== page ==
Diabetes: lies, damned lies and statistics

On Sunday, BBC News ran a story about diabetes. It drew facts from a study in the Lancet and focused on the fact that the number of people suffering from diabetes worldwide had more than doubled since 1980. But the article’s title read as follows:

Diabetes rate ‘doubles’ – Imperial College and Harvard research suggests

I took huge issue with the word rate. Here’s why.

The world’s population in 1980 was 4,435m. The Lancet estimated that 153m of those people suffered from diabetes, an incident rate of 3.45%.

In 2011, the world’s population has increased to 6,930m, the Lancet estimating that 347m of these suffered from diabetes, an incident rate of 5.01%.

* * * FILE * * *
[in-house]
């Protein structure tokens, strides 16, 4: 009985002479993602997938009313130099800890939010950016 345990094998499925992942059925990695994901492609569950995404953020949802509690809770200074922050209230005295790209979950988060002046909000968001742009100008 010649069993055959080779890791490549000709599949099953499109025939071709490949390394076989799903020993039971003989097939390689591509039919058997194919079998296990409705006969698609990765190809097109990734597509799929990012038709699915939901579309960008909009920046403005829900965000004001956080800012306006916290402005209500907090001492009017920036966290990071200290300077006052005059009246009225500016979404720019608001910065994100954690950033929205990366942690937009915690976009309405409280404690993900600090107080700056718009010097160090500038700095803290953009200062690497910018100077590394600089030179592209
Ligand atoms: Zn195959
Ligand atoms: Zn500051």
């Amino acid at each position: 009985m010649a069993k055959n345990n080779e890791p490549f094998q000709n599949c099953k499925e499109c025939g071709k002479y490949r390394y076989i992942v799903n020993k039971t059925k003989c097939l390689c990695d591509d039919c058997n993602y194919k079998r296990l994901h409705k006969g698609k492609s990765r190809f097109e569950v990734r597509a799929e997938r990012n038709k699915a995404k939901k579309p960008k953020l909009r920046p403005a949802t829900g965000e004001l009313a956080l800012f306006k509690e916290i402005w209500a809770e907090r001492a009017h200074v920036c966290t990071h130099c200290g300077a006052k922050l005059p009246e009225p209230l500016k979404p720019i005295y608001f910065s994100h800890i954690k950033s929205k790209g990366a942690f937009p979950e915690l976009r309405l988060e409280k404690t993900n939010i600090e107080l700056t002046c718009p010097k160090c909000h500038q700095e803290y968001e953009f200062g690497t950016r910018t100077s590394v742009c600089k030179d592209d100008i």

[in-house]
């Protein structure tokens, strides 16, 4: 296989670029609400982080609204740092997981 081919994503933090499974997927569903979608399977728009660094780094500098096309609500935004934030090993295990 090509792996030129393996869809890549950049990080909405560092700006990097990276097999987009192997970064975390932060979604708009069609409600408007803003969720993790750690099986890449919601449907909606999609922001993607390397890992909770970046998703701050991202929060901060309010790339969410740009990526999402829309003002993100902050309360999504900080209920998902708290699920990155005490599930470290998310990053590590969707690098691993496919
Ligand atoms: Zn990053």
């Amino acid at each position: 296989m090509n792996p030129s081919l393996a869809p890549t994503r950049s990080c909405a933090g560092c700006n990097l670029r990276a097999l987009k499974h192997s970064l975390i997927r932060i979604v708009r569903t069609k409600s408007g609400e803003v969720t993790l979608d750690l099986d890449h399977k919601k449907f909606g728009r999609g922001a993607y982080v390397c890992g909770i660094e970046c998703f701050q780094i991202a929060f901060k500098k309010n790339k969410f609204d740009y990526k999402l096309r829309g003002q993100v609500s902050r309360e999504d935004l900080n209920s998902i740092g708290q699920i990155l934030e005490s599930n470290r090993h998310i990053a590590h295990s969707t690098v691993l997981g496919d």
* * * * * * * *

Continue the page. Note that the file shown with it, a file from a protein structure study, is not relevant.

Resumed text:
The rate of diabetes has indeed increased. It has increased by 45%. It certainly has not doubled.

It frustrates me that such a qualified and reputable news source as the BBC can misleadingly report because a failure to understand such a basic mathematical concept.


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